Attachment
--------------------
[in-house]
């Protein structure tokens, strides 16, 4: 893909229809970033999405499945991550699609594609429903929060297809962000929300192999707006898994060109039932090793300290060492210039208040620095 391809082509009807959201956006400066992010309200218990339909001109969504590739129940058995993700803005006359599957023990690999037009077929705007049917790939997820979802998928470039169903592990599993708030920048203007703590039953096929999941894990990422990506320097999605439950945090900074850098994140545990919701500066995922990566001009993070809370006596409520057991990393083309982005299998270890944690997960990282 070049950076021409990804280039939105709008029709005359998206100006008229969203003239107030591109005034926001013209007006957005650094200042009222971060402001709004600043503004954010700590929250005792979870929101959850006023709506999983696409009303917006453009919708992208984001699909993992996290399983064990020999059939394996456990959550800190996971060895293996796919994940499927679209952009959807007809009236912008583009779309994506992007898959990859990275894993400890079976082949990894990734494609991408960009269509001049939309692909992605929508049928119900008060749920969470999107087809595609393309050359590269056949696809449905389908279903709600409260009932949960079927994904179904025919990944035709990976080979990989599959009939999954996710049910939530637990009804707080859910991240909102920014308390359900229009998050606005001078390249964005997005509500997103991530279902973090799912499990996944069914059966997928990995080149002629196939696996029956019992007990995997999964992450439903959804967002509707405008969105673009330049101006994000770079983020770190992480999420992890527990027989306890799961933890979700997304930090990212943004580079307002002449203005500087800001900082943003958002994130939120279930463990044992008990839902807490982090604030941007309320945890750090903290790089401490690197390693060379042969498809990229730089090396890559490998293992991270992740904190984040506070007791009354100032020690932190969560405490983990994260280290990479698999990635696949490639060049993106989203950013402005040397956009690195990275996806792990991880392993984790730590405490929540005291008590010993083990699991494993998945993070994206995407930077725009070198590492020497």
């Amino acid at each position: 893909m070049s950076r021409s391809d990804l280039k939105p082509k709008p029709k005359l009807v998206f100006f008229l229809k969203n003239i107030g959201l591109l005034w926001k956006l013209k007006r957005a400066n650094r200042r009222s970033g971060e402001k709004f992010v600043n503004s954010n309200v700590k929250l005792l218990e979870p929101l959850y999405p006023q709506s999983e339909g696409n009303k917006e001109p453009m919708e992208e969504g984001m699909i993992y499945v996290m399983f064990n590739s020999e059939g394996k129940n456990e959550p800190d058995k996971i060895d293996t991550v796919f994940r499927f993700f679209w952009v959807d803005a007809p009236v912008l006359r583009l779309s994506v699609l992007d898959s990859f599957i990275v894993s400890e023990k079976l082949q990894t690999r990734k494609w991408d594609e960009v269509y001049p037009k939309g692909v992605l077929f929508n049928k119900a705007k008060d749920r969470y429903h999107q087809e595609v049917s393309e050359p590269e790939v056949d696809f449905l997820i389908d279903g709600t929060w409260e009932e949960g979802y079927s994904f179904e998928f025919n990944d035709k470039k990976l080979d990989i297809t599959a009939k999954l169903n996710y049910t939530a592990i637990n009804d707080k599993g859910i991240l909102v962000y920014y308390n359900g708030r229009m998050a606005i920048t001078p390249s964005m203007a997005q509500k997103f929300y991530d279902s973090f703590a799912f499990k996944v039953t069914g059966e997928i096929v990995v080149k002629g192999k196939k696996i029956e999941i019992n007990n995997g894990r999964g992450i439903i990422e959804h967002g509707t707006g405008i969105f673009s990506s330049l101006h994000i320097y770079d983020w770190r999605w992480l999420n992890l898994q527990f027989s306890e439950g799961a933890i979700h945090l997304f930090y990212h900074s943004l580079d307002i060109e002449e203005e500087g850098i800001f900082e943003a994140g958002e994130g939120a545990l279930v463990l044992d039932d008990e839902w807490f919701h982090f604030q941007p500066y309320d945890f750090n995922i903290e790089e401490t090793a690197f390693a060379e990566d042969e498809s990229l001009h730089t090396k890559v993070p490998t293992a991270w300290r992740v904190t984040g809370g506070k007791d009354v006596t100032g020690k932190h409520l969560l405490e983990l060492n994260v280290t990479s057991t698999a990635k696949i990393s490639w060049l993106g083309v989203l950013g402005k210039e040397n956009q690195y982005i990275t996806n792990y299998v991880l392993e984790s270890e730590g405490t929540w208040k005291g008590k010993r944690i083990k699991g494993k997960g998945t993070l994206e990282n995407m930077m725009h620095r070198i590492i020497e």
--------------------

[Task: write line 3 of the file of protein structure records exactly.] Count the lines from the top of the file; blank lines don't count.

């Amino acid at each position: 893909m070049s950076r021409s391809d990804l280039k939105p082509k709008p029709k005359l009807v998206f100006f008229l229809k969203n003239i107030g959201l591109l005034w926001k956006l013209k007006r957005a400066n650094r200042r009222s970033g971060e402001k709004f992010v600043n503004s954010n309200v700590k929250l005792l218990e979870p929101l959850y999405p006023q709506s999983e339909g696409n009303k917006e001109p453009m919708e992208e969504g984001m699909i993992y499945v996290m399983f064990n590739s020999e059939g394996k129940n456990e959550p800190d058995k996971i060895d293996t991550v796919f994940r499927f993700f679209w952009v959807d803005a007809p009236v912008l006359r583009l779309s994506v699609l992007d898959s990859f599957i990275v894993s400890e023990k079976l082949q990894t690999r990734k494609w991408d594609e960009v269509y001049p037009k939309g692909v992605l077929f929508n049928k119900a705007k008060d749920r969470y429903h999107q087809e595609v049917s393309e050359p590269e790939v056949d696809f449905l997820i389908d279903g709600t929060w409260e009932e949960g979802y079927s994904f179904e998928f025919n990944d035709k470039k990976l080979d990989i297809t599959a009939k999954l169903n996710y049910t939530a592990i637990n009804d707080k599993g859910i991240l909102v962000y920014y308390n359900g708030r229009m998050a606005i920048t001078p390249s964005m203007a997005q509500k997103f929300y991530d279902s973090f703590a799912f499990k996944v039953t069914g059966e997928i096929v990995v080149k002629g192999k196939k696996i029956e999941i019992n007990n995997g894990r999964g992450i439903i990422e959804h967002g509707t707006g405008i969105f673009s990506s330049l101006h994000i320097y770079d983020w770190r999605w992480l999420n992890l898994q527990f027989s306890e439950g799961a933890i979700h945090l997304f930090y990212h900074s943004l580079d307002i060109e002449e203005e500087g850098i800001f900082e943003a994140g958002e994130g939120a545990l279930v463990l044992d039932d008990e839902w807490f919701h982090f604030q941007p500066y309320d945890f750090n995922i903290e790089e401490t090793a690197f390693a060379e990566d042969e498809s990229l001009h730089t090396k890559v993070p490998t293992a991270w300290r992740v904190t984040g809370g506070k007791d009354v006596t100032g020690k932190h409520l969560l405490e983990l060492n994260v280290t990479s057991t698999a990635k696949i990393s490639w060049l993106g083309v989203l950013g402005k210039e040397n956009q690195y982005i990275t996806n792990y299998v991880l392993e984790s270890e730590g405490t929540w208040k005291g008590k010993r944690i083990k699991g494993k997960g998945t993070l994206e990282n995407m930077m725009h620095r070198i590492i020497e």